Rosemarie Hawke says that having a brain cancer diagnosis led her to question the way she was living her life, and to make some difficult decisions.
“Being diagnosed with brain cancer improved my life. Too many people don’t make the most of their life,” she believes. Now, she is more motivated than ever to help others out: through her participation in the Erina Brain Tumour Support Group, and by leaving a gift in her will to Cancer Council NSW.
Rosemarie’s life changed while overseas in 2010 when she experienced what would much later be explained as a complex partial seizure. Family members noticed Rosemarie became unaware of her surroundings for some moments. While her family thought she might have suffered a stroke, Rosemarie felt completely fine. Local doctors ruled out a stroke, but advised that more investigation was needed. Whilst hoping nothing was wrong, Rosemarie decided that any further investigations would be conducted in Australia. Permission to fly home was given once seizure medication was prescribed.
When Rosemarie returned to Australia, she went straight to hospital and the results of an MRI and discussions with a neurosurgeon shocked her. Despite feeling so well and having maintained a healthy and active lifestyle for 59 years, she was told that she had brain cancer and required surgery immediately.
Fortunately, the surgery went well, and the pathology identified the cancer as Grade II, which meant that no further treatment was required: just regular MRI reviews.
To cope with her diagnosis and surgery, Rosemarie did a lot of writing about how she was thinking and feeling. “It affected everything in my life,” she says and, as a result, she decided to make some major changes.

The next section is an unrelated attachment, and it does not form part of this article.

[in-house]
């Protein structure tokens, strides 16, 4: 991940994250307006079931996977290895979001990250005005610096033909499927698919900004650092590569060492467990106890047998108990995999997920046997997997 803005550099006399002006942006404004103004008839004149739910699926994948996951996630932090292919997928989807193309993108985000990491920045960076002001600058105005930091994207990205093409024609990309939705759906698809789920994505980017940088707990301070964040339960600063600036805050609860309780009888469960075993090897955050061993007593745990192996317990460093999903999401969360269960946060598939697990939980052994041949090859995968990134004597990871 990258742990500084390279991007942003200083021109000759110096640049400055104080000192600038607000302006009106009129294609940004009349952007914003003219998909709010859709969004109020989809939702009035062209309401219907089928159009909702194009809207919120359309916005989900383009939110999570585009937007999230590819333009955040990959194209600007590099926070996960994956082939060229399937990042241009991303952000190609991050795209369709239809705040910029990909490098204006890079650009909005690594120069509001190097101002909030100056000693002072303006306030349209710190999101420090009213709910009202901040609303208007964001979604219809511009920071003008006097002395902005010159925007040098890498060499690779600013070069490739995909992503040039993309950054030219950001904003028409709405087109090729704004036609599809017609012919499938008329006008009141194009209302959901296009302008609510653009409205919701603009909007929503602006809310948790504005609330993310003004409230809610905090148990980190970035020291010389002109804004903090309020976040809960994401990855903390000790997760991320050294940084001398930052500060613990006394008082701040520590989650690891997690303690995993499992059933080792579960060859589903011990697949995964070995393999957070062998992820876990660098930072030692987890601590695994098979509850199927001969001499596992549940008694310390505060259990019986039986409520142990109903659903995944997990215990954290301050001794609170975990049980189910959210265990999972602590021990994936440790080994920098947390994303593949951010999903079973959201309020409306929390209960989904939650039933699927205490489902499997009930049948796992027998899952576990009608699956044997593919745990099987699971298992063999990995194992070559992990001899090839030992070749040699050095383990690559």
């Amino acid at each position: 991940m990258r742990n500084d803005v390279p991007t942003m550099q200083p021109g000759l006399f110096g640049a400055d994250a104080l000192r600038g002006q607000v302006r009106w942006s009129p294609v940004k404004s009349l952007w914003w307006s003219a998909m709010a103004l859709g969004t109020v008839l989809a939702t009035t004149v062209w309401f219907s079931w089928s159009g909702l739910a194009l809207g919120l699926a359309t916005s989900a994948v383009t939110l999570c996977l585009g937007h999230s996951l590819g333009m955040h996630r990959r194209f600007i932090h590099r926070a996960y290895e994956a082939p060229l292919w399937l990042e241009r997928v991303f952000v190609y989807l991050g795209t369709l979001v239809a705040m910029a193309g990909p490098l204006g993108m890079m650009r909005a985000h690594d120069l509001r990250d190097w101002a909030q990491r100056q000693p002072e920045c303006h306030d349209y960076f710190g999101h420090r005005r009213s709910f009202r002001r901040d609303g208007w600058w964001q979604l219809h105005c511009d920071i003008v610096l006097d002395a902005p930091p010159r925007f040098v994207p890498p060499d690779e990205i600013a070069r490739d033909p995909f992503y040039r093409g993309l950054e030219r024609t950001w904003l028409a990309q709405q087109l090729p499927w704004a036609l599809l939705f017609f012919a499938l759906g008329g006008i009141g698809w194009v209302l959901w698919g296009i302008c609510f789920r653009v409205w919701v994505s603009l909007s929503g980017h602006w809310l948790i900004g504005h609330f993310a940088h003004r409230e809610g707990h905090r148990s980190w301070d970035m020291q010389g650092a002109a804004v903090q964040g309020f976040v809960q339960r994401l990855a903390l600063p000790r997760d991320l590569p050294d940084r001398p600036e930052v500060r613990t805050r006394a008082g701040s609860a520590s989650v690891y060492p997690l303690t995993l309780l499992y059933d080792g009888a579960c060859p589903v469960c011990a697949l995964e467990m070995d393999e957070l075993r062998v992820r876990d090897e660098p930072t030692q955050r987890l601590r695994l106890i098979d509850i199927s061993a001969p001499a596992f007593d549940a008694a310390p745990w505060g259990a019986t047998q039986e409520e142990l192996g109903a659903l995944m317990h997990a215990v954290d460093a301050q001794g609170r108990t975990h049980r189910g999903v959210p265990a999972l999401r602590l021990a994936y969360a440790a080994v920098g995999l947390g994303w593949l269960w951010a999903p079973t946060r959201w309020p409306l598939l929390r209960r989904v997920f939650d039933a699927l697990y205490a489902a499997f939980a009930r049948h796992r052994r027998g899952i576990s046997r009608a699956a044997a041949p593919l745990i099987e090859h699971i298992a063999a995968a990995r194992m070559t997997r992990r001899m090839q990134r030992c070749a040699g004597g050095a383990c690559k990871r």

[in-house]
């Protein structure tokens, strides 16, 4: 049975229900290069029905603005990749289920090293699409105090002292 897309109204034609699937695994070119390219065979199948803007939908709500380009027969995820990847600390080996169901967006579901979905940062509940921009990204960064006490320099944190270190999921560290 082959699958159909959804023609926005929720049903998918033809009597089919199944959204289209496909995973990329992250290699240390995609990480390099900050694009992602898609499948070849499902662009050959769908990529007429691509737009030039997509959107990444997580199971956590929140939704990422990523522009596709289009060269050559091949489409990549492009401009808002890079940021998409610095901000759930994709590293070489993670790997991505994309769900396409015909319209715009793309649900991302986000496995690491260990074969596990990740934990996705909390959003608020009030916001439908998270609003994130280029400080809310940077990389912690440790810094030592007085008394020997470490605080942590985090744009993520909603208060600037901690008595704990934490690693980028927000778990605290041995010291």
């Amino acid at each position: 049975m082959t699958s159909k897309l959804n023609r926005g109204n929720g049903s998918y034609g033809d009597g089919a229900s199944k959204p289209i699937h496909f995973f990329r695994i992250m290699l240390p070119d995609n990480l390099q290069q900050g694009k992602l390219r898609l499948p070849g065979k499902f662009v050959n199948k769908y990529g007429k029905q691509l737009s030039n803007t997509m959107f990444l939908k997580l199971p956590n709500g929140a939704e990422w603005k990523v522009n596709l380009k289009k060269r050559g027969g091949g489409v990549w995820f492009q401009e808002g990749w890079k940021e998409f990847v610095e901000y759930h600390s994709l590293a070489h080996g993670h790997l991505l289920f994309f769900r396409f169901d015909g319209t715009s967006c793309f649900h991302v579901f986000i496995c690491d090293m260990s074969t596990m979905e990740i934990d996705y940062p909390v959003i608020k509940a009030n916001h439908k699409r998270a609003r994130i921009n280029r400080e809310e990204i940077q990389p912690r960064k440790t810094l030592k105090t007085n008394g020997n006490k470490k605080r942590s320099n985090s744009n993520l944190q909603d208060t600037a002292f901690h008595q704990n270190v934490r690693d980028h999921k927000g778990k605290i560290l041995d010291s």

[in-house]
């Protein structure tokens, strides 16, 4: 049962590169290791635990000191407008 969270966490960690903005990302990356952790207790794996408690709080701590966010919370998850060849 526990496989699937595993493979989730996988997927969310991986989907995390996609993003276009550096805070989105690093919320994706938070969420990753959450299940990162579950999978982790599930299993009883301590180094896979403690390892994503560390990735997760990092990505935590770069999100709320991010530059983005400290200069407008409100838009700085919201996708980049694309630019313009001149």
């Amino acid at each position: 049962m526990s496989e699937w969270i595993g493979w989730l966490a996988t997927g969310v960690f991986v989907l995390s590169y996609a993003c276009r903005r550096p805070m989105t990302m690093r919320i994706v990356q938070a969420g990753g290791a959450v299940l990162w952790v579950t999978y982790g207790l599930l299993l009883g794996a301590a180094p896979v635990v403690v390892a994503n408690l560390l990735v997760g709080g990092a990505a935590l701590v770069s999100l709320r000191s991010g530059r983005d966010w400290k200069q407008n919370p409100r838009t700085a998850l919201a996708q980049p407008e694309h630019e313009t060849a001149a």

Rosemarie realised that to prioritise her health, she needed to resign from her job as a public servant in the ACT. She also made the difficult decision to separate from her husband, as they had been growing apart for some time. She then moved from Canberra to the Central Coast, to be closer to her parents and siblings.
After about a year, Rosemarie found that Cancer Council NSW ran a Brain Tumour Support Group in the Central Coast. She attended a meeting and found the forum was helpful for sharing experiences about diagnosis, surgery and medication, as well as strategies for living with brain cancer. She still attends their monthly meetings to “help others with some of the strategies I used to get me by” and because she enjoys being there for others and helping them to feel hopeful.
In August 2015, five years after the initial diagnosis, the cancer recurred. This time, the surgery was more extensive, and the pathology established that the cancer had evolved to a Grade lll, so follow-up treatment of chemotherapy and radiotherapy was required. Despite everything, Rosemarie remained optimistic. Following surgery, she wrote: “Living with uncertainty – that’s what we all do– always! … Accept the facts – I have brain cancer; at present, there is no cure; it has changed my life. I have so much to be thankful for.
When speaking about her experience, Rosemarie says, “Life is good. I learned that I needed to spend my time with people I wanted to be with, doing things I wanted to do.” Her cancer experience taught her to prioritise “me time”, eating well, and doing sports she enjoys. She has also become stronger, and learnt to stand up for herself and do what she wants without needing permission from others. “If I want to go and see my grandchildren, I should see my grandchildren,” she says. She shares an endless joy in learning, watching, seeing and doing what she loves with her grandkids, who are a source of inspiration for her to stay curious about the world.
Reflecting on her good fortune, Rosemarie is in a position where she “can do something for others”. She wants to continue to assist others into the future in as practical a way as possible. Rosemarie has found her support group to be of great help to her and others. That’s why she has decided to make a valuable contribution to ensuring such support is available to people in the future, by leaving a gift in her will to Cancer Council NSW. “It doesn’t make sense having flowers at a funeral. It is better doing something practical,” she believes. “Size doesn’t matter. It all adds up.”